Used to change the solvent of a sample.
Involves placing a sample in a bag made of a semipermeable membrane with defined pore size and immersing this bag in a bath solution. Diffusible solutes in the dialysis bag, but membrane pores should be smaller than the size of the protein. Change buffer or use a large volume for efficiency.
Used to change the solvent of a sample. Ultrafiltration forces a solution by pressure (vacuum) or centrifugation through a semipermeable membranous disk with a precise MWCO.
The solution is frozen and the solvent is sublimed away under vacuum. Long-term storage.
The resin carries a ligand that binds to the target protein. The ligand is covalently attached to an inert and porous matrix. The protein binds specifically and tightly, but non-covalently.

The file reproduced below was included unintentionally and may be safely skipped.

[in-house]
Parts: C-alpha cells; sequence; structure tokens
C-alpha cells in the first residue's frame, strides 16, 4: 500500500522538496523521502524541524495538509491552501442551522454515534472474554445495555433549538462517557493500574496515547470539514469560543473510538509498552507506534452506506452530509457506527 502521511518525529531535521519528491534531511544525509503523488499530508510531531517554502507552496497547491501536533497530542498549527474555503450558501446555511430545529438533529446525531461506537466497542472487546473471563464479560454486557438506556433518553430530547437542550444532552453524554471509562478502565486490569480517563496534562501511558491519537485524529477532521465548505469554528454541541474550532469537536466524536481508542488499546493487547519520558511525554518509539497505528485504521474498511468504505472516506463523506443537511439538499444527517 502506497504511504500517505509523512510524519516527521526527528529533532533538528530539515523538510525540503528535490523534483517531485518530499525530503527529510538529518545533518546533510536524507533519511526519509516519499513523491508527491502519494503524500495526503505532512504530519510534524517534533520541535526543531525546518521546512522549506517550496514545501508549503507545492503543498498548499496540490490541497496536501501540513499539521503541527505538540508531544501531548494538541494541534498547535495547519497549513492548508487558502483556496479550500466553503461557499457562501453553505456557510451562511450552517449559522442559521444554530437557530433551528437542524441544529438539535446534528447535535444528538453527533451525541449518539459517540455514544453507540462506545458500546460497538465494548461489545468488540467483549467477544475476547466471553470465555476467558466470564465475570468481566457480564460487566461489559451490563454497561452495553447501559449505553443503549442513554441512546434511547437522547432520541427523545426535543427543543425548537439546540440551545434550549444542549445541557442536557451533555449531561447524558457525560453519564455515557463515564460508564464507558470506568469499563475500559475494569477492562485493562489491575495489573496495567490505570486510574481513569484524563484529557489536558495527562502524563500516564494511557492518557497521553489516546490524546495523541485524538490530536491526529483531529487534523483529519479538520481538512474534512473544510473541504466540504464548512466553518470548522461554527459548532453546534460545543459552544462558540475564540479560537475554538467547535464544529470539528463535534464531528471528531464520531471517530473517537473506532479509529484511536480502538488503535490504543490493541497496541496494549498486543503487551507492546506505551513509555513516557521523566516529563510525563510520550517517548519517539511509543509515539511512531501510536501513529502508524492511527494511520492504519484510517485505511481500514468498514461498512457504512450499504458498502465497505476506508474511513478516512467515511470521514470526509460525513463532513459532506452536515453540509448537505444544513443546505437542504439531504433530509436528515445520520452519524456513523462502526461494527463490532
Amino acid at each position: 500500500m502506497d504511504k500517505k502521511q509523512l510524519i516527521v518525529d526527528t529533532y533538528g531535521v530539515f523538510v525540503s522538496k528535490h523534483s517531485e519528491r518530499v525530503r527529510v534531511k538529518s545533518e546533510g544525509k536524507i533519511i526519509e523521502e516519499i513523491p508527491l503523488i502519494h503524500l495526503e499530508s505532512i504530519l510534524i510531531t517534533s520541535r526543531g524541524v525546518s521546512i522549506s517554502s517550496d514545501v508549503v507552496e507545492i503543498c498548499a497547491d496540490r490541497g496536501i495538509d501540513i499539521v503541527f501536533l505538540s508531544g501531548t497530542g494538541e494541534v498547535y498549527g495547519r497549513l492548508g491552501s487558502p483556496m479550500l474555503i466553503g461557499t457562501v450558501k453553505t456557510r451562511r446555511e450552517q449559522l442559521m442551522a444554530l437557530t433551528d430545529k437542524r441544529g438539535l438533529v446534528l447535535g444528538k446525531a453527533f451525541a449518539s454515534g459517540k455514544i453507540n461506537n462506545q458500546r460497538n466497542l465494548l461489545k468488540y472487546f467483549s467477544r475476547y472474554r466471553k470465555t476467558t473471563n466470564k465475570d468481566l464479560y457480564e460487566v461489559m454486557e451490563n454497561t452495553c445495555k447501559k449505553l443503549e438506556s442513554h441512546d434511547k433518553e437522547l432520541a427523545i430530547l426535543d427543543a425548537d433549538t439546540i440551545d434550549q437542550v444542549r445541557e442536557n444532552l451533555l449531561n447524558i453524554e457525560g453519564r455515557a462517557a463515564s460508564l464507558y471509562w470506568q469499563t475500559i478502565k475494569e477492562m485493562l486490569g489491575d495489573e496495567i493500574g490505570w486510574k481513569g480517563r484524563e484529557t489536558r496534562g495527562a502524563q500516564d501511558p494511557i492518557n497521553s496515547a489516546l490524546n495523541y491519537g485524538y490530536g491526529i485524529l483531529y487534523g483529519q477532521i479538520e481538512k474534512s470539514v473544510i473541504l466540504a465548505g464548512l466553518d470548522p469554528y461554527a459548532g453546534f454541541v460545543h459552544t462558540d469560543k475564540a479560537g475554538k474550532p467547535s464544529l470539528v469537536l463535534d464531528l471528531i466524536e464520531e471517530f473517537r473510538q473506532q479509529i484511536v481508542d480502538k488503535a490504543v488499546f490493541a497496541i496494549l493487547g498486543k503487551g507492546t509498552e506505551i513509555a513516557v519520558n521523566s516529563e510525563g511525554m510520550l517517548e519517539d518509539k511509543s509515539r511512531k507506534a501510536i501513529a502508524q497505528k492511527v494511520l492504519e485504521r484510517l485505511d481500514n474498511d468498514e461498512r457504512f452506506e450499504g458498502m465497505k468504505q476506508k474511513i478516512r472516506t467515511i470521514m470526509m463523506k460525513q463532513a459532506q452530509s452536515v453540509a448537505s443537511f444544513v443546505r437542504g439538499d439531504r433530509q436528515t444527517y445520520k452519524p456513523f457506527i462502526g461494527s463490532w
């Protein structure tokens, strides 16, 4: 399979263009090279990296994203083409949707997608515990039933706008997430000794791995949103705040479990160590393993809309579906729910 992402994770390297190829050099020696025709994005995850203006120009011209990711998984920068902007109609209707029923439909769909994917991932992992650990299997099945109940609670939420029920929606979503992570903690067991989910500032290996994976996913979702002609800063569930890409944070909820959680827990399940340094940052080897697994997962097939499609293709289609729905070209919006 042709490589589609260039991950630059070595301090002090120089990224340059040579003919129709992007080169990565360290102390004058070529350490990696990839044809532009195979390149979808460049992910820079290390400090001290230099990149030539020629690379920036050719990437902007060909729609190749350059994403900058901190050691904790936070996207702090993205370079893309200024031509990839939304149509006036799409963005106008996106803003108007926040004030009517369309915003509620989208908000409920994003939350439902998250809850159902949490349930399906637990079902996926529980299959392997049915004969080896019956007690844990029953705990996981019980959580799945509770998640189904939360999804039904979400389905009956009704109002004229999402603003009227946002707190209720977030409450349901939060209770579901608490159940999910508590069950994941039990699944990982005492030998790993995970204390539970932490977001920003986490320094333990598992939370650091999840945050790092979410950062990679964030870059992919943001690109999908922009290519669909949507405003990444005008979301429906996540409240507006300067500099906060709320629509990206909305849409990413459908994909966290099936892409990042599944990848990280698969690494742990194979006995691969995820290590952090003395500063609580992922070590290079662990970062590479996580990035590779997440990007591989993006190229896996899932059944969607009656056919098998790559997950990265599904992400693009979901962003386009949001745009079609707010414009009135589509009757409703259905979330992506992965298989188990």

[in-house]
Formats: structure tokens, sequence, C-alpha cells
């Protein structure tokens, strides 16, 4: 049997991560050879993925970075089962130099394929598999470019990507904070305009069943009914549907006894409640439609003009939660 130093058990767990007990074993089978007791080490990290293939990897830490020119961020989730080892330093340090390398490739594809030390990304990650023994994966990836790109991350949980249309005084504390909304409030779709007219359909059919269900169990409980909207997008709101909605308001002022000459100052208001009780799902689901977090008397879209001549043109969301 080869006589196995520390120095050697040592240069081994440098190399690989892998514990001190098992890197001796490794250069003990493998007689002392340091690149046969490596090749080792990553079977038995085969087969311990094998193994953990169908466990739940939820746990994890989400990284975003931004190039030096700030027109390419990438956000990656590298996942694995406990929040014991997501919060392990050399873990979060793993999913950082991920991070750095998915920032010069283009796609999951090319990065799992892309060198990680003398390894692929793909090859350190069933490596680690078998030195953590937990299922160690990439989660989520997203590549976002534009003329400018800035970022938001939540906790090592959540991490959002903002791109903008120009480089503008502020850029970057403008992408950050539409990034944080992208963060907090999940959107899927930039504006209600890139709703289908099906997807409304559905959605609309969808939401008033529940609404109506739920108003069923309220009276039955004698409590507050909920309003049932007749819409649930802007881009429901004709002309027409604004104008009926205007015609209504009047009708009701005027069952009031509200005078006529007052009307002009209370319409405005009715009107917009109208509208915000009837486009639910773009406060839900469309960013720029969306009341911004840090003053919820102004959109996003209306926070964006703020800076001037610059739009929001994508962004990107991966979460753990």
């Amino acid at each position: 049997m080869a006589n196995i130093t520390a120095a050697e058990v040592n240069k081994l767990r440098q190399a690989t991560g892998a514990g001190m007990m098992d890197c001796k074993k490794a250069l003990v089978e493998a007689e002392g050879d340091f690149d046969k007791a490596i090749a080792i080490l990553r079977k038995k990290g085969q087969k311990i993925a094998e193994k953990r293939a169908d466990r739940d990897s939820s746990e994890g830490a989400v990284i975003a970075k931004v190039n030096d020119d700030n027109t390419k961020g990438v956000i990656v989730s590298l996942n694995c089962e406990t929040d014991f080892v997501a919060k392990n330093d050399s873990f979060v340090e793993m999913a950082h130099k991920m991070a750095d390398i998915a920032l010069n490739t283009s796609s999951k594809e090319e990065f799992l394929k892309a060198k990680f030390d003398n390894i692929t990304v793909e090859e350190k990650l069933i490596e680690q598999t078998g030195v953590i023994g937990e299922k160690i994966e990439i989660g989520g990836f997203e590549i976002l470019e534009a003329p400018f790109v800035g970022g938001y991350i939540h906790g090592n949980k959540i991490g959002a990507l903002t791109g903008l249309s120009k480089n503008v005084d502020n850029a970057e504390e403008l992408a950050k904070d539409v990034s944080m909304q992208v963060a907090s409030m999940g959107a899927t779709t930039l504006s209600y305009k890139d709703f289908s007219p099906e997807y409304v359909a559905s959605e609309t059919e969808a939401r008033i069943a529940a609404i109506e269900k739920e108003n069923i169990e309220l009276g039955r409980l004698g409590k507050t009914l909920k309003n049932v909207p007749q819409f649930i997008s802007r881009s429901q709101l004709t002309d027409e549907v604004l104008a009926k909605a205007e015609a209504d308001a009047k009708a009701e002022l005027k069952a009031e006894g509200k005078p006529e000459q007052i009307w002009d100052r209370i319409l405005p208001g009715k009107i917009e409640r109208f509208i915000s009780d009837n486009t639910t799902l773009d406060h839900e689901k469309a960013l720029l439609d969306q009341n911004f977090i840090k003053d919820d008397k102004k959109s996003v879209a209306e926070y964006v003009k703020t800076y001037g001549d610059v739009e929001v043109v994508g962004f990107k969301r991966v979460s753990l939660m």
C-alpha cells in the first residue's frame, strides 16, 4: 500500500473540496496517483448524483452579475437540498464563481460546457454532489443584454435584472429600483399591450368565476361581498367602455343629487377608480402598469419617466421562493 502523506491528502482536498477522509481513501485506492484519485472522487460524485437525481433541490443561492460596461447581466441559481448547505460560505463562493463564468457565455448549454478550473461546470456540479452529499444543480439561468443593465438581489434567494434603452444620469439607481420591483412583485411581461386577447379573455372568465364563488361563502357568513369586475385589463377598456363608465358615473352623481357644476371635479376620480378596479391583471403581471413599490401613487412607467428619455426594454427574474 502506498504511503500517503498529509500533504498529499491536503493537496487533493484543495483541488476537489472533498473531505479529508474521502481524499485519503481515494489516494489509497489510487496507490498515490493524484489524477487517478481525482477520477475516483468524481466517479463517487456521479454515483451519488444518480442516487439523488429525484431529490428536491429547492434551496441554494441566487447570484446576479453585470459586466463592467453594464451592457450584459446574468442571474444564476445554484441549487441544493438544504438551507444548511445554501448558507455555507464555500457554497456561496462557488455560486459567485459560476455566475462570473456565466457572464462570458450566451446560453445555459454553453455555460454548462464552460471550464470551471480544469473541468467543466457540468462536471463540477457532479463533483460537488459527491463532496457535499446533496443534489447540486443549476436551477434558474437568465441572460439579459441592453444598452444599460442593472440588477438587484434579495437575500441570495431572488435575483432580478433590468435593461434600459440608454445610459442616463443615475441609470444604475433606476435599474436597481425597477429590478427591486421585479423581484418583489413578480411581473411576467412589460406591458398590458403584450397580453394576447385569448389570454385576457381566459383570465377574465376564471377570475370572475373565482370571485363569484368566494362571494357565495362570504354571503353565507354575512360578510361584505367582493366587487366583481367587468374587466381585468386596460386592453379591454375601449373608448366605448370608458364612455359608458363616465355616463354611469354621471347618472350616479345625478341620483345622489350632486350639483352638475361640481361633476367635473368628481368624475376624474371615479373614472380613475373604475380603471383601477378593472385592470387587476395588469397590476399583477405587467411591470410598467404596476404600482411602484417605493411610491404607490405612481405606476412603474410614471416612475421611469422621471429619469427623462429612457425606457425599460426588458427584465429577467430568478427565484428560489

High specificity so that greater than 95% purity in a single step. Elute with a solution that disrupts the protein-ligand interaction. Typically an excess of competing ligand. Could also be pH, ionic strength, etc.
Matrix is often agarose-based as it has a large number of hydroxyl groups that are capable of forming covalent linkages to ligand. Use linkers (epoxy-based) to prevent steric hindrance. Binding must not be too strong or catalytic.
Technology allows the addition of tags onto recombinant proteins. These tags can be cleaved off with proteases in vitro.
What are agarose beads linked to?
Agarose beads are covalently linked to a metal-chealating group such as NTA. The NTA group can coordiante Ni2+, Mn2+, Zn2+, etc. Protein is engineered to have 6-8 consecutive His residues. These his residues coordinate the cation. Elute protein by adding imidazole in solution.
Separation based on hydrophobicity. Stationary phase is silica substituted with non-polar alkyl chains (C4, C8, C18)